upwards from middle C, and the notes will be C,D,E,F,G,A,B, and
finally another C. The first C and the second are audibly the
same note, even though the second C is higher.

Physically, the phenomenon is linked to a note's frequency. If
you double a note's frequency or cut it in half, you get the
same note, only higher or lower. The sound spectrum, then,
consists of repeating series of the same notes. (And now the
fine print for those who want a fuller story. The notes of the
piano keyboard are selected from a continuous spectrum. That is,
it's perfectly possible with your voice or with many other
instruments to produce an infinte number of notes, most of which
fall between the cracks of the piano notes. The specific pitches
of the piano keyboard -- the familiar 12-note chromatic scale of
western music -- have been selected for technical musical
reasons which evolved over many years, and would be too
complicated to describe here.)

Taking a deep breath after that parenthesis...sound has this
audible phenomenon of octaves. Light has nothing equivalent. The
spectrum runs in a continuous sweep, without colors repeating
each time a frequency doubles.

>Vibrations, deal with energy...this enegy issues across the
>entire spectrum of material existence.  Music as a product of
>material expression can be made more enjoyable by adjusting the
>frequency of those vibrations...To harsh and it causes us to
>cringe...to soft and it puts to sleep.

Well, planning the quality of music is a lot more complicated
than adjusting a frequency or two. Anyone who doubts that should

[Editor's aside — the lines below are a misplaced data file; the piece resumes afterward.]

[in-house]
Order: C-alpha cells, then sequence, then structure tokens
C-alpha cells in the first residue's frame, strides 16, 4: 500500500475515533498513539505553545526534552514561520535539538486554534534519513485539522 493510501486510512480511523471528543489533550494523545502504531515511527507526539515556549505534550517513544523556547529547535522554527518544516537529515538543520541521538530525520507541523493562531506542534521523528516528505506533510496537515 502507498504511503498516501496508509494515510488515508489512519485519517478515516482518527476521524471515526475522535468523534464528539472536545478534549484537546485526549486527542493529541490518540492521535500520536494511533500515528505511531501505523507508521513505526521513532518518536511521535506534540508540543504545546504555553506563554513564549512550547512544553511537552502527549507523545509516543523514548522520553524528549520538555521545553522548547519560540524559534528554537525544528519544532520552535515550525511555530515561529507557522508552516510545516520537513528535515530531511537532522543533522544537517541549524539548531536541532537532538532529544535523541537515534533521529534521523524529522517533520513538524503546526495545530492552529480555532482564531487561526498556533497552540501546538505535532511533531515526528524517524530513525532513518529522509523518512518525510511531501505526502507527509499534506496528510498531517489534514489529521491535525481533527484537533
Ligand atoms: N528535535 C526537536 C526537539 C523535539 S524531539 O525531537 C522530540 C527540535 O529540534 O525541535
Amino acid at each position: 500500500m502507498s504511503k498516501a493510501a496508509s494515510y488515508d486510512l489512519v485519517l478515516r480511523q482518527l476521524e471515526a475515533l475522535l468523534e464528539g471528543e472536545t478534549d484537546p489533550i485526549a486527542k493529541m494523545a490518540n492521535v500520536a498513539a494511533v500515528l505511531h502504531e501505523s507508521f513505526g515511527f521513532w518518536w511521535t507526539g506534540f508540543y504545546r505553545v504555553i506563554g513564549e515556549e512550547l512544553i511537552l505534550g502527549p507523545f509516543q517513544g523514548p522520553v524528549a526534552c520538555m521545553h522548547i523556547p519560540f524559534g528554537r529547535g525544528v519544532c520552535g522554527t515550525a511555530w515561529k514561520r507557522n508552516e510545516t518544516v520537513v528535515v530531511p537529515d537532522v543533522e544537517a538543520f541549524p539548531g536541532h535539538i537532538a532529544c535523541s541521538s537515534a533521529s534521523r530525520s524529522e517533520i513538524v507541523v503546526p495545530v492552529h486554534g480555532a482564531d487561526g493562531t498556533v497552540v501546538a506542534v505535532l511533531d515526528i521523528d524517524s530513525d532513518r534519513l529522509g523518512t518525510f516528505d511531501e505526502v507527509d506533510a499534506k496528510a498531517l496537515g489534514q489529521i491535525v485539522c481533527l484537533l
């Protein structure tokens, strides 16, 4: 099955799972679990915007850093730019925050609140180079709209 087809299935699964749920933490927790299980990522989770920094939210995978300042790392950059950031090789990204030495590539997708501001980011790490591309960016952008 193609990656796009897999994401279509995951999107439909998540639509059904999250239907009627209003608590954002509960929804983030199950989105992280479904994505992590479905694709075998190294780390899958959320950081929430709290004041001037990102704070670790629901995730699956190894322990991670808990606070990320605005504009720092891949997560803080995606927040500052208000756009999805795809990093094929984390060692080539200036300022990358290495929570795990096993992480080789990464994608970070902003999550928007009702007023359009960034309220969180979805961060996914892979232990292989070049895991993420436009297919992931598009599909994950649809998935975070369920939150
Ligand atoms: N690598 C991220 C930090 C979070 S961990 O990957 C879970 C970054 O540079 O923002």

attend an orchestra rehearsal, or sit with me while I prepare a
recording mix of some synthesizer piece I've written!

More important, though..."this energy issues across the entire
spectrum of material existence." From a spiritual or mystical
point of view, it's fine to talk about energy as if it were a
single thing, in all of its forms. In material reality, that's
just not true. Sound and light are different forms of energy,
with no physical connection between them.

>Again, I stick by this, based on the machines I have seen
>produce these colors and sounds....

My point, again, was not that machines can't produce color in
response to sound. These connections are arbitrary; that's what
I was trying to say.

>You are correct...play a note and no color appears in the air..
>yet, as previously said by both of us, you can construct devices
>to project this color in to the visible spectrum... Is it not
>true that the notes on the Universal musical scale cover a range
>of 80 octaves???

Nope, not true at all. Can't imagine what the "universal musical
scale" might be. I've never heard of such a thing. Besides, 80
octaves is a lot of  octaves. The piano, with the largest range
of any acoustic instrument (well, maybe the organ might exceed
it), has only 8 octaves. 80 octaves would take you far beyond
the range of not only human, but animal hearing.

>
>You are correct, I was talking in Spiritual terms...but
>ultimately this Spirit reaches acorss the gulf into physical
>reality...
>

In spirit (no pun intended), I agree with you, MIchael. I think,
though, that the spirit is able to work with physical reality as
science knows it.

In any case, spirit can use the vast power of music, realizing
itself only in sound. There's no need to make any new connection
between sound and light to give music any more conviction than
it already has.

Greg Sandow

(Thanks for your kind words, Michael.)